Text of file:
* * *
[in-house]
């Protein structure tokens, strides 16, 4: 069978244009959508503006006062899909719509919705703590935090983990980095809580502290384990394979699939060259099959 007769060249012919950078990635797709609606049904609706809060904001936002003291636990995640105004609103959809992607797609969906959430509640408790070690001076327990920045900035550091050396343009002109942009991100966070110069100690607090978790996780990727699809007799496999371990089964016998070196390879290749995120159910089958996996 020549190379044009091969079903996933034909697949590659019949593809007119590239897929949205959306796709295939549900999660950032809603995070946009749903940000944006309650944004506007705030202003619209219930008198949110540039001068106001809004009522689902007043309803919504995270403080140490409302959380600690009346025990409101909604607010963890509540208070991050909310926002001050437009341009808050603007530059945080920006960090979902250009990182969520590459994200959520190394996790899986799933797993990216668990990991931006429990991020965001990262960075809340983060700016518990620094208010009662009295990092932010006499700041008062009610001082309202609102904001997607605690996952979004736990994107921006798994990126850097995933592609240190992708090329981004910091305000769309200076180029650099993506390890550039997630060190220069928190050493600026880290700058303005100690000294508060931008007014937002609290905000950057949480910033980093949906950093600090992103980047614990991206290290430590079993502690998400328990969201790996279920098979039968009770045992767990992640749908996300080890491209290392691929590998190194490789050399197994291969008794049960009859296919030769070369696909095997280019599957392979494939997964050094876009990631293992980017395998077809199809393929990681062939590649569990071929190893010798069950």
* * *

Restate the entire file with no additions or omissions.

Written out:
[in-house]
């Protein structure tokens, strides 16, 4: 069978244009959508503006006062899909719509919705703590935090983990980095809580502290384990394979699939060259099959 007769060249012919950078990635797709609606049904609706809060904001936002003291636990995640105004609103959809992607797609969906959430509640408790070690001076327990920045900035550091050396343009002109942009991100966070110069100690607090978790996780990727699809007799496999371990089964016998070196390879290749995120159910089958996996 020549190379044009091969079903996933034909697949590659019949593809007119590239897929949205959306796709295939549900999660950032809603995070946009749903940000944006309650944004506007705030202003619209219930008198949110540039001068106001809004009522689902007043309803919504995270403080140490409302959380600690009346025990409101909604607010963890509540208070991050909310926002001050437009341009808050603007530059945080920006960090979902250009990182969520590459994200959520190394996790899986799933797993990216668990990991931006429990991020965001990262960075809340983060700016518990620094208010009662009295990092932010006499700041008062009610001082309202609102904001997607605690996952979004736990994107921006798994990126850097995933592609240190992708090329981004910091305000769309200076180029650099993506390890550039997630060190220069928190050493600026880290700058303005100690000294508060931008007014937002609290905000950057949480910033980093949906950093600090992103980047614990991206290290430590079993502690998400328990969201790996279920098979039968009770045992767990992640749908996300080890491209290392691929590998190194490789050399197994291969008794049960009859296919030769070369696909095997280019599957392979494939997964050094876009990631293992980017395998077809199809393929990681062939590649569990071929190893010798069950």